Saturday, November 28, 2009

The Hope of the Nations

If there was a place I thought the National Youth Worker’s Convention lacked this year, it’d be in their Big Room worship sessions. They decided to, rather than expose us to different worship leaders from across the country, to have a consistent worship team for the entire event. That is, except for one evening, then they resorted to have a children’s choir lead us in worship. It was more than your average children’s choir though. These children were from Kenya and had been flown to engage us in an amazing worship experience with the Lord.
One of the things I’ve always looked forward to about heaven is the “every tribe, every tongue” verse. Though these children were leading us in our own language, their own language was prominent in their speaking and singing. You could see the zeal they felt towards the Lord. They were eager to share their favorite verses with the 3000 of us youth workers. We could only desire the same amount of zeal in our own children and youth and even ourselves. At the evenings end they skipped down the long aisle, through the arena, slapping high fives to all of us youth leaders who had crowded the aisle to get a better glimpse and even a touch of these blessed children who were so madly in love with Jesus.
I felt a great amount of emotion as they had led us through several songs. As they sang Mighty to Save (“Shine your light and let the whole world see”) I, possibly for the first time, could physically see and touch the importance of missions. And I’m not necessarily referring to our mission work towards them. That is, of course, important. But what they contributed to spiritually for me that night was unbelievable.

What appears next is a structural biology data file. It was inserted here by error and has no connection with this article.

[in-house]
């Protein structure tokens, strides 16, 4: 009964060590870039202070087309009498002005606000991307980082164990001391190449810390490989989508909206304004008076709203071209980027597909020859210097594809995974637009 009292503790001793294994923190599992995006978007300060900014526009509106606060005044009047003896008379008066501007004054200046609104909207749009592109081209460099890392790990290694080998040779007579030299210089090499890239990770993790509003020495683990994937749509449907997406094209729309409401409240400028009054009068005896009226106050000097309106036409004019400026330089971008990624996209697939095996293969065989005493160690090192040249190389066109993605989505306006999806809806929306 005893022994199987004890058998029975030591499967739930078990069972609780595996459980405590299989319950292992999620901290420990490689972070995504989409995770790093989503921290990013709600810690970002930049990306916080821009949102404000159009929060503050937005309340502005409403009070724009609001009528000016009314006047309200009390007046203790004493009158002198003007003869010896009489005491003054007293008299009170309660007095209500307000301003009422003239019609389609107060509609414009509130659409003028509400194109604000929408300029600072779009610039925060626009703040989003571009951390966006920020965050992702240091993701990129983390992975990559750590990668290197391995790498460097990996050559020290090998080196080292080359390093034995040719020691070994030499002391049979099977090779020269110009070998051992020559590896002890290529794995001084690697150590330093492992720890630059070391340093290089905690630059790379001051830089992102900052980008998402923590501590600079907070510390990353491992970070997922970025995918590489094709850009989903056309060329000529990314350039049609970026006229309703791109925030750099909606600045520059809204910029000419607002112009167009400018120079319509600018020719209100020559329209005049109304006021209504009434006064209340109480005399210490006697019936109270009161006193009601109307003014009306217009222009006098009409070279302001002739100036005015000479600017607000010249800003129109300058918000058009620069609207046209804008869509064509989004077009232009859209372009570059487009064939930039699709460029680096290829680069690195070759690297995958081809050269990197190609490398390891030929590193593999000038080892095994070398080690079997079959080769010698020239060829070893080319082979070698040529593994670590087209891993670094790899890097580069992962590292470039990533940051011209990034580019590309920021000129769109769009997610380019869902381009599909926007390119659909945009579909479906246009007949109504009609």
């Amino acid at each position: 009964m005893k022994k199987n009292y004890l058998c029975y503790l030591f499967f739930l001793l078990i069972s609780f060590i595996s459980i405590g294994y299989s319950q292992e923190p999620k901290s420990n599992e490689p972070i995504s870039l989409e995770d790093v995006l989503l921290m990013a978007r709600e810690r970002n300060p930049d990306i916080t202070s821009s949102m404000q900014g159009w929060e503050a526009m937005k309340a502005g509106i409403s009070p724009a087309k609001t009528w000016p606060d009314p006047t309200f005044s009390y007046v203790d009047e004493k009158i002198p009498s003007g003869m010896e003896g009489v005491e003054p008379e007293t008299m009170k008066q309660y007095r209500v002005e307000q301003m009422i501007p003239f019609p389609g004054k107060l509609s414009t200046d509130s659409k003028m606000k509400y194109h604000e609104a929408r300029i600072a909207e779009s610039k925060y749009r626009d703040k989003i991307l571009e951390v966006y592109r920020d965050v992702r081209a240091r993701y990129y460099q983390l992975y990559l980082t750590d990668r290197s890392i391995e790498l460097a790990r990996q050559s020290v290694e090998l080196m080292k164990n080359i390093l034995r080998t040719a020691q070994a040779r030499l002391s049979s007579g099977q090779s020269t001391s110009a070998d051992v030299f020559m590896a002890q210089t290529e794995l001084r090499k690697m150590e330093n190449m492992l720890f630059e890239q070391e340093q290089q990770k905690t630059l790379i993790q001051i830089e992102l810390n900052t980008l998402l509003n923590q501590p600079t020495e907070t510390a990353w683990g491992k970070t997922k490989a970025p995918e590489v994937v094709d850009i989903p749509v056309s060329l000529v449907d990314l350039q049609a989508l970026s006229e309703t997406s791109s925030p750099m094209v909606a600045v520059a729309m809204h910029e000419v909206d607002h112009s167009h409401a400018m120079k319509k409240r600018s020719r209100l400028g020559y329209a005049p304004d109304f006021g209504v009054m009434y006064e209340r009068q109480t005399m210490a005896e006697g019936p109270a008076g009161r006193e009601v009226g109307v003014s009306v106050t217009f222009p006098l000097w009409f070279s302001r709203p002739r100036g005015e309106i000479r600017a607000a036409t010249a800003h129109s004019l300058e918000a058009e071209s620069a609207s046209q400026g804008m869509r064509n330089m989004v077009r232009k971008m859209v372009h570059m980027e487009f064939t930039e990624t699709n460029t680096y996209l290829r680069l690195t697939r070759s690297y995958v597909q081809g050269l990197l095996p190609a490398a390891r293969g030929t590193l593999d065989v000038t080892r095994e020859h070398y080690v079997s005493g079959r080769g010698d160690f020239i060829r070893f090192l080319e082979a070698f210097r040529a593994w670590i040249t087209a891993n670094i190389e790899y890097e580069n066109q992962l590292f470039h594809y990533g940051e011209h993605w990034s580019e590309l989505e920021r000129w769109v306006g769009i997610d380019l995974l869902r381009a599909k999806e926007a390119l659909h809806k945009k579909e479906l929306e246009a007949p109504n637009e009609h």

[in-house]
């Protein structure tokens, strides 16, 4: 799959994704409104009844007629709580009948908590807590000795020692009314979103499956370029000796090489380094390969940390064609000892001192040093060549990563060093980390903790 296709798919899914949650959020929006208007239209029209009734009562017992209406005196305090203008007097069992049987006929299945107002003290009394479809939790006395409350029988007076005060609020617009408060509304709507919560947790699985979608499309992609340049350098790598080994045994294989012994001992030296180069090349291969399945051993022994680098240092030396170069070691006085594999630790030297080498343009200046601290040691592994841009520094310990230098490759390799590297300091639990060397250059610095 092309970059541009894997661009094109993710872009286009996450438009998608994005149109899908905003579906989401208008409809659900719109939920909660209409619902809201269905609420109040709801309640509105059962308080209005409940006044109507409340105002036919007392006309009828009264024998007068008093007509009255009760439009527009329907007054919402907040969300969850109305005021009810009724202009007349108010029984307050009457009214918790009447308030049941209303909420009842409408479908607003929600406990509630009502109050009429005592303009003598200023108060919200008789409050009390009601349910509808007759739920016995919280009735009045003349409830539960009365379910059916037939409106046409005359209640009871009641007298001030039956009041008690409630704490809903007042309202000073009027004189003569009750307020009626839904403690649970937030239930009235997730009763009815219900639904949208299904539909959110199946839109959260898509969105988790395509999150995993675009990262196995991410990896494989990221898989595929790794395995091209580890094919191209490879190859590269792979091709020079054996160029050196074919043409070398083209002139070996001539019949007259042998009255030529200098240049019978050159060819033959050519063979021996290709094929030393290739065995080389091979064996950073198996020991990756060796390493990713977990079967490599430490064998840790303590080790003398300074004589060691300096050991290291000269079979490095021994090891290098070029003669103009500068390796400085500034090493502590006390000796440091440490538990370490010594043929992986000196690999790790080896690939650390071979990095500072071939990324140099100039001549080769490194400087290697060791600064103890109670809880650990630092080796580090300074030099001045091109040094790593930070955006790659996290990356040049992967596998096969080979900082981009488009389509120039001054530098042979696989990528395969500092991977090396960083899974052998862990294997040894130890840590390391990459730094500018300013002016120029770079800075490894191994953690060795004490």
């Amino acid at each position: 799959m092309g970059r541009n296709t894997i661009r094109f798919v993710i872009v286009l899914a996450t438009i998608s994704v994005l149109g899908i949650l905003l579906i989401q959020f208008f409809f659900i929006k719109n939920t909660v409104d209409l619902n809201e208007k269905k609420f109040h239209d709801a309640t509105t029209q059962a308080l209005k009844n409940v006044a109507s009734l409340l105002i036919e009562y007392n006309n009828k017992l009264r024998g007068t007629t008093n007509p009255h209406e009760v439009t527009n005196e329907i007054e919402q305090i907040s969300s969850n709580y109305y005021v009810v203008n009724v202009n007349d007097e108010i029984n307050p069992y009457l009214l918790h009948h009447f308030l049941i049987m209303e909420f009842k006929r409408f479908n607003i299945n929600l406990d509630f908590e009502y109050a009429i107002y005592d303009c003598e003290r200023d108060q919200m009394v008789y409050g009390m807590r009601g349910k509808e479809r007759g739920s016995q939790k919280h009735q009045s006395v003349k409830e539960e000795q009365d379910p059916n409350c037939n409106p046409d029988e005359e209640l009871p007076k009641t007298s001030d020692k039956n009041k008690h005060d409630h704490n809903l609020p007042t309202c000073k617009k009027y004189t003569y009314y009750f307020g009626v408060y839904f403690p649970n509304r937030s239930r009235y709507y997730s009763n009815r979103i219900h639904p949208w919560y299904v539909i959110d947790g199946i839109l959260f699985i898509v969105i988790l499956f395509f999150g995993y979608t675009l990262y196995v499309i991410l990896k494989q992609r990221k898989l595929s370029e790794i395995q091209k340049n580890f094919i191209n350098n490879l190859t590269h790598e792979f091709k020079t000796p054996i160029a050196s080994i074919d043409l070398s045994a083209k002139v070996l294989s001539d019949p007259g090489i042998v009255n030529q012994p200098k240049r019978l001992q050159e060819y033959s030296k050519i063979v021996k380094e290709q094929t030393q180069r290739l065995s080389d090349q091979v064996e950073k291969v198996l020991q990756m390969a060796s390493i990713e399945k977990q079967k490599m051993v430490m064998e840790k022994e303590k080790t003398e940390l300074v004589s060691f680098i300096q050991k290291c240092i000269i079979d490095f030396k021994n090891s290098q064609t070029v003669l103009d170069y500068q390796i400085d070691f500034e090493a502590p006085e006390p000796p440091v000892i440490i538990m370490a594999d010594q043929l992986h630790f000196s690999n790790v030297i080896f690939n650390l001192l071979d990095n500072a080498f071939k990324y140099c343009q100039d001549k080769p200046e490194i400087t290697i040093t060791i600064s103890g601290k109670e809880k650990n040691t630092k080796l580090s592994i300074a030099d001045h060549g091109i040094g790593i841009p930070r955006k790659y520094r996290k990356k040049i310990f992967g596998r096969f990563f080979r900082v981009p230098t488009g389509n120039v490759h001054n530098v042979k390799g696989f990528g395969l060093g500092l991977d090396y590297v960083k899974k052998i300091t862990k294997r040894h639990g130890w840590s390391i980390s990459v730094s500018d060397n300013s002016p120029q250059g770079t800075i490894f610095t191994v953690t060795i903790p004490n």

As they sang “God of this City, (“You’re the God of this city, You’re the King of these people, You’re the Lord of this nation, You are”), I felt a great deal of encouragement as I allowed these children, who had grown up in poverty and poorer circumstances, to sing over us. It’s amazing how often we, One Nation Under God, can forget about the fact that we are “under” anyone. To hear these children sing this over us was to hear, “He’s still in charge here, He’s still King.” It was encouraging and wonderful to know that though thousands and thousands of miles and cultural differences separate us, we have and worship the same King, and that, in and of itself, is all that matters. Christ is the common denominator... always.
I knew standing there that evening that I had received a little glimpse of heaven. I’m almost guaranteed to never be standing in the same state, not to mention the same room, with the same group of children this side of Heaven. I look forward to worshiping again with them someday, and I can only hope to have the same amount of zeal and passion that they had that evening.


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  2. Check out my post from November 08 when I saw the African Children's Choir. Is it the same group? If so, they were awesome!